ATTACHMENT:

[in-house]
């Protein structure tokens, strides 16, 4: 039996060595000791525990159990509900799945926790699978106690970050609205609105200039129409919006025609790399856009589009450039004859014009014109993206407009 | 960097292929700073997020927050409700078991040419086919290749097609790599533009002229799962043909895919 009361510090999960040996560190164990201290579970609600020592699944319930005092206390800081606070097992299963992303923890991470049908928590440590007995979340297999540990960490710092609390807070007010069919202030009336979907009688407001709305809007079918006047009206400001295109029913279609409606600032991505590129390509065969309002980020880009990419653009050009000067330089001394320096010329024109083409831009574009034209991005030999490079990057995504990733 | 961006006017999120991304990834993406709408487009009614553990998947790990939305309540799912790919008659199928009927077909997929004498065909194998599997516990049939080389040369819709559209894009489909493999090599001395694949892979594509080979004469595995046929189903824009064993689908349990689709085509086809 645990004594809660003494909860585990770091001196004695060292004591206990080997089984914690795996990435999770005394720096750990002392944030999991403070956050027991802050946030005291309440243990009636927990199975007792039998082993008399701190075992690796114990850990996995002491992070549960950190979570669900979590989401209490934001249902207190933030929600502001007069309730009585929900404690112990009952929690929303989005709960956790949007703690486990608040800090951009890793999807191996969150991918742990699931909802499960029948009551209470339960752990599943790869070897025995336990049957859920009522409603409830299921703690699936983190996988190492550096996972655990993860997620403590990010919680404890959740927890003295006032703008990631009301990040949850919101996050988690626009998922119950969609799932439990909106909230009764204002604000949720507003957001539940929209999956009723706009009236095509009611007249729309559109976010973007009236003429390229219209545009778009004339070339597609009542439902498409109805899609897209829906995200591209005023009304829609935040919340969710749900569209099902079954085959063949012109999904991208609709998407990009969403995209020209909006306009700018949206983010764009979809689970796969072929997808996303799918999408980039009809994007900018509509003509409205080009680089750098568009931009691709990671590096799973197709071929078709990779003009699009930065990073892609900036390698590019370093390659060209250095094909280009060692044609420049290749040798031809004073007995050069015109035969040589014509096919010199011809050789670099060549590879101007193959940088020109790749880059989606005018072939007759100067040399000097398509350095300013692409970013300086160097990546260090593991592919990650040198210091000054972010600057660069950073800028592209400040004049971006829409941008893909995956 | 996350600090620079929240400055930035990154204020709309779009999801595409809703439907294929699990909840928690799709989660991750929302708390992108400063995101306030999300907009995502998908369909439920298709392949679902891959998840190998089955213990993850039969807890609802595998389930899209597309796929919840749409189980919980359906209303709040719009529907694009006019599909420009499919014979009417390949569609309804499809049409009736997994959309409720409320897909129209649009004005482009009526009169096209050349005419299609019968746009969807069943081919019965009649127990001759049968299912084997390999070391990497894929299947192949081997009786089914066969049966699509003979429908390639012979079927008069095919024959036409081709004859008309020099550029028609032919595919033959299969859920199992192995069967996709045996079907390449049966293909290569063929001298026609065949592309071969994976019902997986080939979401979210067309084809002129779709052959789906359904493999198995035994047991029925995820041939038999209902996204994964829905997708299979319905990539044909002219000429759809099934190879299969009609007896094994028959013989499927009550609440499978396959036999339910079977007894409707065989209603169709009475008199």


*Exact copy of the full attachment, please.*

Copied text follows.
[in-house]
């Protein structure tokens, strides 16, 4: 039996060595000791525990159990509900799945926790699978106690970050609205609105200039129409919006025609790399856009589009450039004859014009014109993206407009 | 960097292929700073997020927050409700078991040419086919290749097609790599533009002229799962043909895919 009361510090999960040996560190164990201290579970609600020592699944319930005092206390800081606070097992299963992303923890991470049908928590440590007995979340297999540990960490710092609390807070007010069919202030009336979907009688407001709305809007079918006047009206400001295109029913279609409606600032991505590129390509065969309002980020880009990419653009050009000067330089001394320096010329024109083409831009574009034209991005030999490079990057995504990733 | 961006006017999120991304990834993406709408487009009614553990998947790990939305309540799912790919008659199928009927077909997929004498065909194998599997516990049939080389040369819709559209894009489909493999090599001395694949892979594509080979004469595995046929189903824009064993689908349990689709085509086809 645990004594809660003494909860585990770091001196004695060292004591206990080997089984914690795996990435999770005394720096750990002392944030999991403070956050027991802050946030005291309440243990009636927990199975007792039998082993008399701190075992690796114990850990996995002491992070549960950190979570669900979590989401209490934001249902207190933030929600502001007069309730009585929900404690112990009952929690929303989005709960956790949007703690486990608040800090951009890793999807191996969150991918742990699931909802499960029948009551209470339960752990599943790869070897025995336990049957859920009522409603409830299921703690699936983190996988190492550096996972655990993860997620403590990010919680404890959740927890003295006032703008990631009301990040949850919101996050988690626009998922119950969609799932439990909106909230009764204002604000949720507003957001539940929209999956009723706009009236095509009611007249729309559109976010973007009236003429390229219209545009778009004339070339597609009542439902498409109805899609897209829906995200591209005023009304829609935040919340969710749900569209099902079954085959063949012109999904991208609709998407990009969403995209020209909006306009700018949206983010764009979809689970796969072929997808996303799918999408980039009809994007900018509509003509409205080009680089750098568009931009691709990671590096799973197709071929078709990779003009699009930065990073892609900036390698590019370093390659060209250095094909280009060692044609420049290749040798031809004073007995050069015109035969040589014509096919010199011809050789670099060549590879101007193959940088020109790749880059989606005018072939007759100067040399000097398509350095300013692409970013300086160097990546260090593991592919990650040198210091000054972010600057660069950073800028592209400040004049971006829409941008893909995956 | 996350600090620079929240400055930035990154204020709309779009999801595409809703439907294929699990909840928690799709989660991750929302708390992108400063995101306030999300907009995502998908369909439920298709392949679902891959998840190998089955213990993850039969807890609802595998389930899209597309796929919840749409189980919980359906209303709040719009529907694009006019599909420009499919014979009417390949569609309804499809049409009736997994959309409720409320897909129209649009004005482009009526009169096209050349005419299609019968746009969807069943081919019965009649127990001759049968299912084997390999070391990497894929299947192949081997009786089914066969049966699509003979429908390639012979079927008069095919024959036409081709004859008309020099550029028609032919595919033959299969859920199992192995069967996709045996079907390449049966293909290569063929001298026609065949592309071969994976019902997986080939979401979210067309084809002129779709052959789906359904493999198995035994047991029925995820041939038999209902996204994964829905997708299979319905990539044909002219000429759809099934190879299969009609007896094994028959013989499927009550609440499978396959036999339910079977007894409707065989209603169709009475008199």